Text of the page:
Painting, making up stories, and endlessly ambitious crafts projects have been part of my life since early childhood. My writing in particular however never really found a focus until I came to Imperial. Maybe it was watching too much Gilmore Girls during my formative years, but the one thing I knew I wanted to do when I came to university, was write for the paper. It was at Felix, through writing reviews that my lifelong love of writing and the arts came together.
Society often places the arts and the sciences in direct opposition to each other, but that has never been my experience. Anything that broadens horizons, fosters empathy, helps us understand what might be happening in another person’s mind is bound to enrich any potential career, especially one as communication centric as medicine. I started med school with the vague idea of someday becoming a desi female Oliver Sacks, five years on, my love for medicine has sometimes wavered but I still see the path of being a doctor with a deep interest in writing and the arts as the best route of combining all my passions.
Studying at a university where only STEM subjects are taught can sometimes be stifling when you just want to get away from it all and escape into paintings and fiction, but it can have advantages. Imperial affords STEM students to get involved in and be at the helm of the clubs and societies dedicated to the arts, where at another institution students studying the arts formally may take the lead.
At first, writing for Felix Arts was just a good way to bag some free theatre tickets; to see shows regularly in London can eradicate funds very quickly. As I began writing reviews, however, pieces of writing that weren’t rushed lab reports, I realised how much I’d missed non-technical writing.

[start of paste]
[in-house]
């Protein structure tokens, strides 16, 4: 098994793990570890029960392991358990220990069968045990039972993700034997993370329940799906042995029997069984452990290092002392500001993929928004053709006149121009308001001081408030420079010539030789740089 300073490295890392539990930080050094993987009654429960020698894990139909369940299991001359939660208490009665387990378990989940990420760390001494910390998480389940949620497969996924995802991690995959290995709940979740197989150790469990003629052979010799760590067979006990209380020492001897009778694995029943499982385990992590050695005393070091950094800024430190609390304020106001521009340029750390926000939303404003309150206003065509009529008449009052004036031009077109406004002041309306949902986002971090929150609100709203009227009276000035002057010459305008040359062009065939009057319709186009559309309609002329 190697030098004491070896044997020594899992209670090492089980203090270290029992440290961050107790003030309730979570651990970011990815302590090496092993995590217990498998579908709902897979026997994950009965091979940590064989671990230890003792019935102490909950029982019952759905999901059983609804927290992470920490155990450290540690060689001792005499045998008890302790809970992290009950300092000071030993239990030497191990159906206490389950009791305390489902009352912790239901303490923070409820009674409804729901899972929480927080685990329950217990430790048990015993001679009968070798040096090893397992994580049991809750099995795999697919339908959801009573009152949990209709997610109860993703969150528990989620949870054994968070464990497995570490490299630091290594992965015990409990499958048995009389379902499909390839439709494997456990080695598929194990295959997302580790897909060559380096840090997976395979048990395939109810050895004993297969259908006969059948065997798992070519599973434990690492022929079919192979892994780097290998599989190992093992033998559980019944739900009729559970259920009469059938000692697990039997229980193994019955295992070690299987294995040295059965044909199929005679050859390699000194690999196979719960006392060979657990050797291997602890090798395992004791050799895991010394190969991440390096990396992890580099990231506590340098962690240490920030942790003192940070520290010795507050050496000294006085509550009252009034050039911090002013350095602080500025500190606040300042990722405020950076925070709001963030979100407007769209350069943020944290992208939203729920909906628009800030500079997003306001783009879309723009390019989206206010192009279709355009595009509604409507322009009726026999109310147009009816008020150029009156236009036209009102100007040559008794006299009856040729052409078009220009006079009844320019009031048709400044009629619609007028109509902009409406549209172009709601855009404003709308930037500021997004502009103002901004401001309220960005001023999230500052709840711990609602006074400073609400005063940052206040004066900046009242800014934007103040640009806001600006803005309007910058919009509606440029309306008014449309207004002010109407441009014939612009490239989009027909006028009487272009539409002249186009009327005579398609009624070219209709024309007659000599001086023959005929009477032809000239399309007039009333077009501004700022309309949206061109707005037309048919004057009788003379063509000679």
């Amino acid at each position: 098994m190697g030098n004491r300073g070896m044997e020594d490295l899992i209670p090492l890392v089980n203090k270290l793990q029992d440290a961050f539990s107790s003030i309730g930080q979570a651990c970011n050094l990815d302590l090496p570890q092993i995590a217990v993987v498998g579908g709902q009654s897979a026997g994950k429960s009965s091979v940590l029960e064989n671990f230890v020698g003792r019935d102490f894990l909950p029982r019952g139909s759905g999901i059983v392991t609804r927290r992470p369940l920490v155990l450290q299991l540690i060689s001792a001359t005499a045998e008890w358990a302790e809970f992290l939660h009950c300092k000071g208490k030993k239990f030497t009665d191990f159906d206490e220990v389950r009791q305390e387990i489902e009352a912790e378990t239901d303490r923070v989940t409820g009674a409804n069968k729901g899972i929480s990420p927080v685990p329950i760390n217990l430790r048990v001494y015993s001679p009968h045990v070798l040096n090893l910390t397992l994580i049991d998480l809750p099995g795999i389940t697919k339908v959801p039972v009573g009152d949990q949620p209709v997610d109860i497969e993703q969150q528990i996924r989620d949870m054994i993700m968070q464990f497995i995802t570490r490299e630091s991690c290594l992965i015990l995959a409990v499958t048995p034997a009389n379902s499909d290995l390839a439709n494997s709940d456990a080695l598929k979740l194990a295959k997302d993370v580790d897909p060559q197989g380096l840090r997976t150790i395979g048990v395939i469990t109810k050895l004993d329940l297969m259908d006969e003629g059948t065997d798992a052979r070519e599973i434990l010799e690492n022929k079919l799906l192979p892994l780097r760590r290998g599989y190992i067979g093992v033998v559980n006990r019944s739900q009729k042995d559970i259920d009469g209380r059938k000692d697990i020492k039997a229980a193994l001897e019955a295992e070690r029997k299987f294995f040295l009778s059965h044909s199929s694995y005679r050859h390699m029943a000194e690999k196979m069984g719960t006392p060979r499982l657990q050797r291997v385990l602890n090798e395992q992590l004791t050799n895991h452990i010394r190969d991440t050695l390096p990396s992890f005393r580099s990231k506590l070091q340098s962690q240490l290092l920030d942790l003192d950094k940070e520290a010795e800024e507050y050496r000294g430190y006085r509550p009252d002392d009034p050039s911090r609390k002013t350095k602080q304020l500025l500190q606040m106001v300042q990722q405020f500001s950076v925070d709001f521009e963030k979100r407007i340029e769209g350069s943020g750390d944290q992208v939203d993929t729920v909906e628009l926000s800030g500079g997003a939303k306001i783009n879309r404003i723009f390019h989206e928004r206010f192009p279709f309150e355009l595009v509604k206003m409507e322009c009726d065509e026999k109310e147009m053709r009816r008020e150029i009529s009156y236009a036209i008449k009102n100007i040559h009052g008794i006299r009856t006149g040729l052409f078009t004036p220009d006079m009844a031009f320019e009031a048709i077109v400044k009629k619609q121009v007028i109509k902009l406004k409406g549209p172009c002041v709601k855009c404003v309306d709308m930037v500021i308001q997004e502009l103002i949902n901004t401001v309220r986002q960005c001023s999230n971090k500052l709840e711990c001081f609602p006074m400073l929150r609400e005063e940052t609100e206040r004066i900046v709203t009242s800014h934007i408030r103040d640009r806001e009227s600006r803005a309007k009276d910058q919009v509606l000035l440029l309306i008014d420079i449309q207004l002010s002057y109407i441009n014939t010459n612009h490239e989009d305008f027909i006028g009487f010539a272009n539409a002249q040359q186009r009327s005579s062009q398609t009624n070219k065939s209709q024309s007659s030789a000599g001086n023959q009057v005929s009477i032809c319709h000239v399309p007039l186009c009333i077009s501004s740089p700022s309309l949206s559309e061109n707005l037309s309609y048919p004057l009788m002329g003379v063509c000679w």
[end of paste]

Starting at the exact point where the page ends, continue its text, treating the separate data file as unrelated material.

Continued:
At school, I was more of a natural at subjects like English but had to work harder in science and maths. I think that difficulty made me gravitate towards science in the end; the challenge made it seem like I was learning and not just indulging in a hobby. I don’t regret my degree choice, but I do regret how long it took me to come back to writing. I used to think I had to make a concrete choice: science or the arts. I think a lot of students at Imperial think that as well. There are no art students here serving as the first port of call to discuss Shakespeare, Beckett, or whatever other nerdy-artsy stuff that gets you going. You’ve got dig around before you find other Imperial students who also harbour the dirty little secret of liking the arts.
Nowadays, I’ve realised that I don’t have to pick between one or the other. In fact, I think Imperial students are in the unique and enviable position of sampling the full spectrum of human ingenuity that science and the arts have to offer. So, if you too are like I was first year, don’t feel like you’ve made your cold-clinical-heartless science bed and now you have to sleep in it. Do the digging around and you’ll find hundreds to like-minded folk here.
From vandalising the walls of my home with stick figures as a toddler to studying English Literature at Edinburgh, my seemingly scientific inclinations have always been irrevocably entwined with art. I have always loved drawing and visual art, and studied it formally for a fair number of years. Literature is my other passion – words speak more to me than any science.
Science can never stand independent of art. I’m sure chemists see artistic beauty in their molecules, the molecular biologists appreciate the poetry of their pathways and proteins, and the physicists marvel at the elegance of their equations. As a medic, I see the practice of healing more as an art than a science, one that interweaves communication with problem-solving, scientific acuity and compassion. In my eyes, it is less of a problem “balancing” an interest in science and art than the impossibility of escaping from the connection between them. Going about life without an appreciation for the arts would mean missing out on a great deal of what life has to offer.
There is arguably a relative disadvantage to not having arts and humanities students in our artistic clubs and societies, simply because we lose out on the expertise that studying a degree provides. However, we do have a student body that is incredibly talented, and in my personal experience many STEM students have some cool extra-curricular interest. Perhaps we should then embrace the all-roundedness and diversity that pursuing both art and science entails.